Location and procedure
The ideal location is in full sun and features a fresh to moist, humus soil with a medium to high nutrient content. For example, apple mint likes to grow along the edges of ponds or in meadows that are repeatedly flooded. If you have very loose or humus-poor soil, work in our Plantura Organic Enriched Compost to improve it. It adds nutrients to the soil while also improving soil structure and water retention capacity due to its high organic content. Furthermore, it is peat-free and made in Germany in a sustainable manner. You can also use mature compost from your own garden.
- Perfect for all crops and ornamental plants with a high nutrient requirement & for raised beds
- Improves soil quality & promotes healthy root growth
- Peat-free & organic soil: CO2-saving composition
After you have found a suitable location, prepare the soil. To do this, remove any weeds, loosen the soil with a garden fork and work in some compost. Then dig your planting holes, spacing them 40 cm apart. Place your apple mint seedlings inside. Fill the planting holes with soil and press down a little. Finally, water the seedlings well.
Apple mint seeds
You can also grow apple mint from seed. Start the seedlings indoors in early February. Sow the seeds to a depth of no more than 0.5 cm as these need light to germinate in a nutrient-poor substrate like our Plantura Organic Herb & Seedling Compost. At a temperature of about 20 °C, apple mint seeds will germinate after two to six weeks. Grow the seedlings in a very bright place and water regularly. Transplant the young plants outdoors from around mid-April.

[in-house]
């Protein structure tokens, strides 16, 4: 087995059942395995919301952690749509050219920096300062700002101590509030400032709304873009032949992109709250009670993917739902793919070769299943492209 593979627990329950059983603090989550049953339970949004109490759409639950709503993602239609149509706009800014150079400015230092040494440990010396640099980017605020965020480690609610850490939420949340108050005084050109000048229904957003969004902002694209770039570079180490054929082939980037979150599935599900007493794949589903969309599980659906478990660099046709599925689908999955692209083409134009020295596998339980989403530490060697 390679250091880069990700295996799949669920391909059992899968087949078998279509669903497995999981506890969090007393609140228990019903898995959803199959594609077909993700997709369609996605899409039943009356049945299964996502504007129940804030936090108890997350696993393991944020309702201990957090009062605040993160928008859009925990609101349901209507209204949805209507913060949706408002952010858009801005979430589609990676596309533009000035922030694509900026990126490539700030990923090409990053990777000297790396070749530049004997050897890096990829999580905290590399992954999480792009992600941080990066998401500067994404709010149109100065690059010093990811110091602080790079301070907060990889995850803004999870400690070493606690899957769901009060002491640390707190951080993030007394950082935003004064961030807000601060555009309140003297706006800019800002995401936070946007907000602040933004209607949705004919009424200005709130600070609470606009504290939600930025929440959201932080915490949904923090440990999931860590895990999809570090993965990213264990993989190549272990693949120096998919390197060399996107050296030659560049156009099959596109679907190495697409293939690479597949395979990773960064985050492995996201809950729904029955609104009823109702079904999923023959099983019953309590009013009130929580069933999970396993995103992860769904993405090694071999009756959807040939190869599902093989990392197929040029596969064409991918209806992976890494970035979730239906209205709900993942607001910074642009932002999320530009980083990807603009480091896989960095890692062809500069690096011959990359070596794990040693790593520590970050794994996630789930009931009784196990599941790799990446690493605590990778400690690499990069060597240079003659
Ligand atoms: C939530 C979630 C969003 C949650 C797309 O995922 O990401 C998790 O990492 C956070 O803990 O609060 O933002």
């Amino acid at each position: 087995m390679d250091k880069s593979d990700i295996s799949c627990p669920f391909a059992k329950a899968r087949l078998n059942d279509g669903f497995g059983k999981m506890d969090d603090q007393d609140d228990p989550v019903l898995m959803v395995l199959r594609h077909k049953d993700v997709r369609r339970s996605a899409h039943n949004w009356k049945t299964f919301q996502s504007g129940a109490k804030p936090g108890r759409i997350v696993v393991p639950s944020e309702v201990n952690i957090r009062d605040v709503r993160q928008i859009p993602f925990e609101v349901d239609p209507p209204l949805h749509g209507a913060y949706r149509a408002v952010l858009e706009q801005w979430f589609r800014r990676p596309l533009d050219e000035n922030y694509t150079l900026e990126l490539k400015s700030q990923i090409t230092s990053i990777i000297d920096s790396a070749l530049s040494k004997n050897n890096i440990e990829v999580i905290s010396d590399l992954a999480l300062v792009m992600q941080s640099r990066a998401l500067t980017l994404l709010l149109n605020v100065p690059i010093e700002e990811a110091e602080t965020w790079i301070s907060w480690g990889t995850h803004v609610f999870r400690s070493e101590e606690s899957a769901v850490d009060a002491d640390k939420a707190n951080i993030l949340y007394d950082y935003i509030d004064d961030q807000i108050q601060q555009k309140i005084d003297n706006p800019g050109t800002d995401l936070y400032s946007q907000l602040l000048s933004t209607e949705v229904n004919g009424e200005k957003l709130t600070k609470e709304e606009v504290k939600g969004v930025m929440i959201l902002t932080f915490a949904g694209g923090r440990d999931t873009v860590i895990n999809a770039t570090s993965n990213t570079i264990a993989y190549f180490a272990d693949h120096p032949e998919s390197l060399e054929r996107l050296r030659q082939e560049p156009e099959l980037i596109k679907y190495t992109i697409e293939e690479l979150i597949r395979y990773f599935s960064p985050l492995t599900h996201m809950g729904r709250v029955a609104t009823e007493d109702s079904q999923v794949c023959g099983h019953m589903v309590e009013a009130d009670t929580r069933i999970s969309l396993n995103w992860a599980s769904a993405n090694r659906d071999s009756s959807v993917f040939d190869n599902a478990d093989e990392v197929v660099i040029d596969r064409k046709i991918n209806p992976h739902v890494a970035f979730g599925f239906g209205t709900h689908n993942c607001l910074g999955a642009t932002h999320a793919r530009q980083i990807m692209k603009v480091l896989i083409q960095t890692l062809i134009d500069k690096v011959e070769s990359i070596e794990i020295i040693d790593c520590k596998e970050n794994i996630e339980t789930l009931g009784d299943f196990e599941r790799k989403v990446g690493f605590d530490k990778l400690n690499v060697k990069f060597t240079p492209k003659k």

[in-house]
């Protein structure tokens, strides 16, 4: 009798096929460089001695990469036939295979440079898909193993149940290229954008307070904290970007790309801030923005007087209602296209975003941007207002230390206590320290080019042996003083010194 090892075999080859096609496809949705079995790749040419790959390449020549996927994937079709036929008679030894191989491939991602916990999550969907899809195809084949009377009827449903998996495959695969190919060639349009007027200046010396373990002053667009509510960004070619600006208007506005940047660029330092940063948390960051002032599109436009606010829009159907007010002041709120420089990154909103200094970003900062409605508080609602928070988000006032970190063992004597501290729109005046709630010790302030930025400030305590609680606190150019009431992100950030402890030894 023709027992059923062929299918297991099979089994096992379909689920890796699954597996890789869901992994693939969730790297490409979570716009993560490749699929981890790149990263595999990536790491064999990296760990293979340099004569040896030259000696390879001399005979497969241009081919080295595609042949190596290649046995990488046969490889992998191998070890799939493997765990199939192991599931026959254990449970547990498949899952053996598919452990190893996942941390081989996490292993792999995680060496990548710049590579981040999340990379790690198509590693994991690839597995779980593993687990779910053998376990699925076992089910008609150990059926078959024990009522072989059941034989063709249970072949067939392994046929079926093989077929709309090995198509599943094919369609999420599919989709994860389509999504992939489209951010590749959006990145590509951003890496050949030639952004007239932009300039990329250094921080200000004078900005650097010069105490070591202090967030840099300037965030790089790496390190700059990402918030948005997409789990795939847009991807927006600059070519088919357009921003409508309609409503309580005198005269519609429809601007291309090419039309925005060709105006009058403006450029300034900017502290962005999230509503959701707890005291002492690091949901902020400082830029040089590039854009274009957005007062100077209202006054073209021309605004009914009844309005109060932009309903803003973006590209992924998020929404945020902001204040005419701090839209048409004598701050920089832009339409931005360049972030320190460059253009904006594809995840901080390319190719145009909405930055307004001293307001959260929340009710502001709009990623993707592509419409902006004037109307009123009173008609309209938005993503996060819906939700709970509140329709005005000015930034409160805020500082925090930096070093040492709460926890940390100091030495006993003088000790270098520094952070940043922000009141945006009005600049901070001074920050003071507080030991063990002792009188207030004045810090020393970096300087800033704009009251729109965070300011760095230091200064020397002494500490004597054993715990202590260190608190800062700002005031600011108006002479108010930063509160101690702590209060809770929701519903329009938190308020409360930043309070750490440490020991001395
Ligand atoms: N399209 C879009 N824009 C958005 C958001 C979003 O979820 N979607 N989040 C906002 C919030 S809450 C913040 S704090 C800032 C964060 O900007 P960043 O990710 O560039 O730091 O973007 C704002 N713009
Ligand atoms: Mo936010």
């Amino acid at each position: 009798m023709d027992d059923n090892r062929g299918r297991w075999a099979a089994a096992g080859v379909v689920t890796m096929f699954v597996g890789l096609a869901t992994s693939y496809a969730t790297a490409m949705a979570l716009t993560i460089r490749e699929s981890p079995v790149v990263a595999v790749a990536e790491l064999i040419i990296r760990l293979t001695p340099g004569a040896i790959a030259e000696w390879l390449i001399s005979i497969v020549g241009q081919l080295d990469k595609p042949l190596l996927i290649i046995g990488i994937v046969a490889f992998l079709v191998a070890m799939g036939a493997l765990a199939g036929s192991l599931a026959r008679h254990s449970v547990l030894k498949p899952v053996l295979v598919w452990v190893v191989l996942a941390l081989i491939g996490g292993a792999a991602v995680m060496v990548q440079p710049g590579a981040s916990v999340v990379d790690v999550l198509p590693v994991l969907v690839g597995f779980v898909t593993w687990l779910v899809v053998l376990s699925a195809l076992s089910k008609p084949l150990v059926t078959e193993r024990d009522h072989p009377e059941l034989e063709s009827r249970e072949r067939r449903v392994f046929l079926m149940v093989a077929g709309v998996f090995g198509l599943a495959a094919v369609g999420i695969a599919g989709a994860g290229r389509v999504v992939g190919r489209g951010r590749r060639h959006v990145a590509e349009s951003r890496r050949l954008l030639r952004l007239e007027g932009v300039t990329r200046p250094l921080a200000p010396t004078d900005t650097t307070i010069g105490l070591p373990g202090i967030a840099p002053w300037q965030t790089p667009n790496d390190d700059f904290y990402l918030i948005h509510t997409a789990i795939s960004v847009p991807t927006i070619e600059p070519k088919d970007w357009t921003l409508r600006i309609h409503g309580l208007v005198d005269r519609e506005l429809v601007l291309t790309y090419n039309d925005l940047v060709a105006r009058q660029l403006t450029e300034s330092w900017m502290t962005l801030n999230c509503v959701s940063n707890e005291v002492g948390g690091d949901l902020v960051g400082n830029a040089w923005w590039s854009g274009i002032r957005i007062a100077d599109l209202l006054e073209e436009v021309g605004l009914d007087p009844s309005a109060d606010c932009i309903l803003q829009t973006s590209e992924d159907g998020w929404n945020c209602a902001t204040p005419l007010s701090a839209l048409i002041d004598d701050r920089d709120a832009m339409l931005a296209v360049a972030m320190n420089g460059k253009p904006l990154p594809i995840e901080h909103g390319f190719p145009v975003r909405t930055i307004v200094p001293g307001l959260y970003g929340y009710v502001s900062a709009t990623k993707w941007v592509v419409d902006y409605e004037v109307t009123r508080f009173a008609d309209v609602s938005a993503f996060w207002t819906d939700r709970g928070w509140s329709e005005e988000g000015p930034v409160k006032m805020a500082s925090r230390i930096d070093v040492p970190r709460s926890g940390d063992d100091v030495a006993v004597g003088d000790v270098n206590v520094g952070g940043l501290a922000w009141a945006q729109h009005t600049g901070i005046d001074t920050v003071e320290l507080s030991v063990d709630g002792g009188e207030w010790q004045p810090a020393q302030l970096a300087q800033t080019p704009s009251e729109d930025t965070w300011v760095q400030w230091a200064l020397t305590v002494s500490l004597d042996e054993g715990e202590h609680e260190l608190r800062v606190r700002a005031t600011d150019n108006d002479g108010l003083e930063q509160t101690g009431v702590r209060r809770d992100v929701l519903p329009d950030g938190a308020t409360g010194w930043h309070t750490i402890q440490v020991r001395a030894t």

Tip: For more detailed instructions on sowing mint and other tips, see our article on planting mints.
Growing apple mint in pots
It is possible to grow apple mint in a pot, which has the advantage that it cannot spread unintentionally. Choose a shallow planter with a minimum volume of 15l. We recommend using our Plantura Organic All Purpose Compost, which is also 100 % peat-free. Its nutrient content is lower than that of compost because it is used solely as a planting medium and not in conjunction with garden soil. An oversupply of nutrients would make the young plants more sensitive to disease and cause them to grow at an abnormally fast rate. In addition, the aroma often suffers if the plant grows too quickly.
To ensure a healthy plant, a few points need to be observed when caring for it.
Watering and fertilising
Apple mint likes it moist and can even tolerate waterlogging for a brief time. Regular watering, especially in summer, is an essential care measure. Watering is not necessary if the apple mint is growing near ponds or other bodies of water.
Tip: Mulching, for example with lawn clippings, also helps to keep the substrate moist and reduce evaporation.
If the apple mint is planted in a nutrient-rich substrate, then you will not need to fertilise it when planting. It is best to feed mint twice a year with a slow-release fertiliser, once at the beginning of growth and again in summer, for example after harvesting bunches of leaves. This could be high-quality compost or our Plantura All Purpose Plant Food, for example. Our food has a balanced nutrient ratio, is free of animal products and is safe for pets and garden animals.
- Perfect for a variety of plants in the garden & on the balcony
- Promotes healthy plant growth & an active soil life
- Long-lasting fertiliser that is free from animal products - child & pet friendly
Pruning apple mint